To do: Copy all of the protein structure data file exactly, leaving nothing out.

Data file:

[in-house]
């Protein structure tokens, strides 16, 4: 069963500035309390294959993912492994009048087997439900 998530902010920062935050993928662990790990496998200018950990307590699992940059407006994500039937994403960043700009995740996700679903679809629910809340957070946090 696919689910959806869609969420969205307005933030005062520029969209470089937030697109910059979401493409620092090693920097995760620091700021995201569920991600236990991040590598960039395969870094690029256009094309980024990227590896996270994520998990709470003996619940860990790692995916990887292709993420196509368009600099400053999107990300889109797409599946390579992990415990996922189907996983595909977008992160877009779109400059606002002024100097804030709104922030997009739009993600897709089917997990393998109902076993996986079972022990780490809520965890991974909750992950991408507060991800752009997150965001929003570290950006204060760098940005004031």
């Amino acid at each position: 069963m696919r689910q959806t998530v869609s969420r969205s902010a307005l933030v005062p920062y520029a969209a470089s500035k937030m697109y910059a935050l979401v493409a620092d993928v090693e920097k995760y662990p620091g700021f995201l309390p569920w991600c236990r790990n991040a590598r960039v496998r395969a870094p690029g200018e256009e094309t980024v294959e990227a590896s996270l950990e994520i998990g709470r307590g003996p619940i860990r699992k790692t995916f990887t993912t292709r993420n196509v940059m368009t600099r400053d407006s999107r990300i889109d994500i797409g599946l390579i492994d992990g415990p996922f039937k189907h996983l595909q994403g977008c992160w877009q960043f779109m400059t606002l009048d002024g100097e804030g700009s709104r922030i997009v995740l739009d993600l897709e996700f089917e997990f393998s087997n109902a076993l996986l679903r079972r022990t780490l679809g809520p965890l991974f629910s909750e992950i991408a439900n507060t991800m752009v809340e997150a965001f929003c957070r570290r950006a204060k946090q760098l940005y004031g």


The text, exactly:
[in-house]
């Protein structure tokens, strides 16, 4: 069963500035309390294959993912492994009048087997439900 998530902010920062935050993928662990790990496998200018950990307590699992940059407006994500039937994403960043700009995740996700679903679809629910809340957070946090 696919689910959806869609969420969205307005933030005062520029969209470089937030697109910059979401493409620092090693920097995760620091700021995201569920991600236990991040590598960039395969870094690029256009094309980024990227590896996270994520998990709470003996619940860990790692995916990887292709993420196509368009600099400053999107990300889109797409599946390579992990415990996922189907996983595909977008992160877009779109400059606002002024100097804030709104922030997009739009993600897709089917997990393998109902076993996986079972022990780490809520965890991974909750992950991408507060991800752009997150965001929003570290950006204060760098940005004031």
């Amino acid at each position: 069963m696919r689910q959806t998530v869609s969420r969205s902010a307005l933030v005062p920062y520029a969209a470089s500035k937030m697109y910059a935050l979401v493409a620092d993928v090693e920097k995760y662990p620091g700021f995201l309390p569920w991600c236990r790990n991040a590598r960039v496998r395969a870094p690029g200018e256009e094309t980024v294959e990227a590896s996270l950990e994520i998990g709470r307590g003996p619940i860990r699992k790692t995916f990887t993912t292709r993420n196509v940059m368009t600099r400053d407006s999107r990300i889109d994500i797409g599946l390579i492994d992990g415990p996922f039937k189907h996983l595909q994403g977008c992160w877009q960043f779109m400059t606002l009048d002024g100097e804030g700009s709104r922030i997009v995740l739009d993600l897709e996700f089917e997990f393998s087997n109902a076993l996986l679903r079972r022990t780490l679809g809520p965890l991974f629910s909750e992950i991408a439900n507060t991800m752009v809340e997150a965001f929003c957070r570290r950006a204060k946090q760098l940005y004031g």